Then they start demanding their own books, and you have to make them toe the line.

Neil Plakcy said...

I agree, Terry. I think Suzanne Brockmann does this very well in her Troubleshooters books. She sets up all these different team members as supporting characters, and then gives them their own books.

It must be tough for her when someone who's had his own book then shows up in support in another. I think I identify with my heroes too much to make them supporting characters in another character's book.

Terry Odell said...

Neil, I think Suzanne regards ALL her characters as heroes, and she just puts them in different degrees of limelight over her books (the woman plots in 7 book arcs, for goodness sake!--I can't plot 7 chapters.)

She did an interested workshop on this at an RWA conference.

ryan field said...

Great post, Neil. I always learn something from you.

Sarah said...

I really enjoyed Mahu Fire, it was a great read and I did enjoy Mike's role towards the end of the book. Great read!

Sandra Parshall said...

I read your post with a sense of relief, Neil -- the kind of relief that comes from knowing I'm not the only one who struggles with this issue. It *isn't* realistic to put the hero or heroine in the lead in every situation, yet we have to find a way to make it seem real. I think Tess Gerritsen has found a perfect solution, making her cop (Jane Rizzoli) and her medical examiner (Dr. Maura Isles) co-protagonists. But that sort of division of the action won't work in every book.

Lourdes said...

Neil: Interesting thoughts on making your characters not be you. I think it's difficult as I believe all our characters seem to carry a little bit of ourselves in them. But if we can make our characters different from us it becomes an interesting psychological exercise. For you, with Kimo, it obviously worked to great success! I'm enjoying being "Nicolas" now and hope the results will be similar!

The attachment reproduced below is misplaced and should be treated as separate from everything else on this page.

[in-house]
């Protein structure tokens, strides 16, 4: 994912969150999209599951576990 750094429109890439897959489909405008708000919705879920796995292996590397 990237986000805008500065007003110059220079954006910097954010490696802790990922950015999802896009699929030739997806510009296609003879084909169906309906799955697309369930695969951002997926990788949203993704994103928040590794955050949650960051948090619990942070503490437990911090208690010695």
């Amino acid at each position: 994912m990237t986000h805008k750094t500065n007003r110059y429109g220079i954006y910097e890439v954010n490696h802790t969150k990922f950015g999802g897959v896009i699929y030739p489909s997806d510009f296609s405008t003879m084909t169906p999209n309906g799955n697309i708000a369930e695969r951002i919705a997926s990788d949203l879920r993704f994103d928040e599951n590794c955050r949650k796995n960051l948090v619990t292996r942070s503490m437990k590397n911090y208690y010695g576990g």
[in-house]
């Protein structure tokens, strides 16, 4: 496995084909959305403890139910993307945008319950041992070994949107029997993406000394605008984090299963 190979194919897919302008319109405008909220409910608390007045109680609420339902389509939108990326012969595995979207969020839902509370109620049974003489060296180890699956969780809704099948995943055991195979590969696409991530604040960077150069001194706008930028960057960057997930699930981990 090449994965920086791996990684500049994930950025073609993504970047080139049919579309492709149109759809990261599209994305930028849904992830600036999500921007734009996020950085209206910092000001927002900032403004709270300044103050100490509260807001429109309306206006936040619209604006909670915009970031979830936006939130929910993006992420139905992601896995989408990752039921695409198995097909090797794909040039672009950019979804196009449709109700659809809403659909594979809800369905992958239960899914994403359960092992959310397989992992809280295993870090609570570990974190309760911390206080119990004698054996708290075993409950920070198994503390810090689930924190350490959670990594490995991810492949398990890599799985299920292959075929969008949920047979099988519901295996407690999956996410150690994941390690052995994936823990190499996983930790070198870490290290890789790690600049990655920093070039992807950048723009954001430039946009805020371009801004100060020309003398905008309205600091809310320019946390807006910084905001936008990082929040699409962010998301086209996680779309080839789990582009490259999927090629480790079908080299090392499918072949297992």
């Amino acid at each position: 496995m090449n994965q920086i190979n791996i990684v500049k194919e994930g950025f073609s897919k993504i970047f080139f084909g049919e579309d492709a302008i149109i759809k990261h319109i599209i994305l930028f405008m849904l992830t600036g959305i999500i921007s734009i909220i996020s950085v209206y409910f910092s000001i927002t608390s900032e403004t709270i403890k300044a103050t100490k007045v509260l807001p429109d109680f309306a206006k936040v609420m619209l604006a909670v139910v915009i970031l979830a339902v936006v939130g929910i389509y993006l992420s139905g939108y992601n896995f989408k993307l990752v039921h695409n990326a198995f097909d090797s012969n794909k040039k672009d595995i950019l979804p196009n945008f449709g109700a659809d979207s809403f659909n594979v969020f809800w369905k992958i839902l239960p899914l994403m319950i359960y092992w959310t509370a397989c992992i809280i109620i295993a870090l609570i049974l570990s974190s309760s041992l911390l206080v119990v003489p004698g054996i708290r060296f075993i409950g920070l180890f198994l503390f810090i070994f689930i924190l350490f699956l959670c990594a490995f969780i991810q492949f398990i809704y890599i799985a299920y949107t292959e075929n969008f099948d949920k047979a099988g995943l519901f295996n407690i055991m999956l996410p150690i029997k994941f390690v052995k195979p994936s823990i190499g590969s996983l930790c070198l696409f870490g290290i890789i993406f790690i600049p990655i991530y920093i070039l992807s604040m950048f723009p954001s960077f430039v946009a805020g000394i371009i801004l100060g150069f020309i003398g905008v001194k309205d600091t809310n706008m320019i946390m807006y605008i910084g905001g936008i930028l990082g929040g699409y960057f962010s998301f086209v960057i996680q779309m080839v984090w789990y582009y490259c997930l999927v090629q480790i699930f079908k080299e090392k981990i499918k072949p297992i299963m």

Neil Plakcy said...

Thanks for some very interesting suggestions. I do think it's a struggle to work against that natural instinct of the writer to be the one who sits back and analyzes rather than acts-- but as long as we are aware of the problem we can work with it.

L.J. Sellers said...

Interesting post! It made me think about my own secondary characters and how I like to have the reporter figure things out ahead of Detective Jackson sometimes (because she has a different sort of access to people). She's never the hero, but she sometimes contributes to solving the crime. My rationale was that it made Jackson a little more human, but maybe I just want the reporter to look good because I'm a journalist and relate to her.

Elizabeth Zelvin said...

Great post, Neil, and nice to see you on Poe's Deadly Daughters. I used the "different gender" method of making sure my protagonist wasn't too much like me. But I struggle with wanting my female sidekick character to be in on the action and not wanting the guy to do all the rescuing.

Ware said...

"Readers want to see a hero who acts rather than analyzes."

I can think of lots of very popular protagonists who were mostly thinkers-Sherlock Holmes comes immediately to mind. Harry Bosch acts when he is placed in danger, but he is drawn into danger primarily because of his failure to fully analyze the problem.

Action characters can become cartoonish as well. James Bond is an example of this, while the cerebral George Smiley is admired as the quintessential spy.

Neil Plakcy said...

Good point, Ware. I agree with you that Holmes isn't very "active" in the physical sense. Yet he's the one who solves the crime, and that's what I was getting at.

In my unpublished work, it's often the case that the hero watches everyone else acting and ends up not doing much himself. And now I see that's not very rewarding for the reader.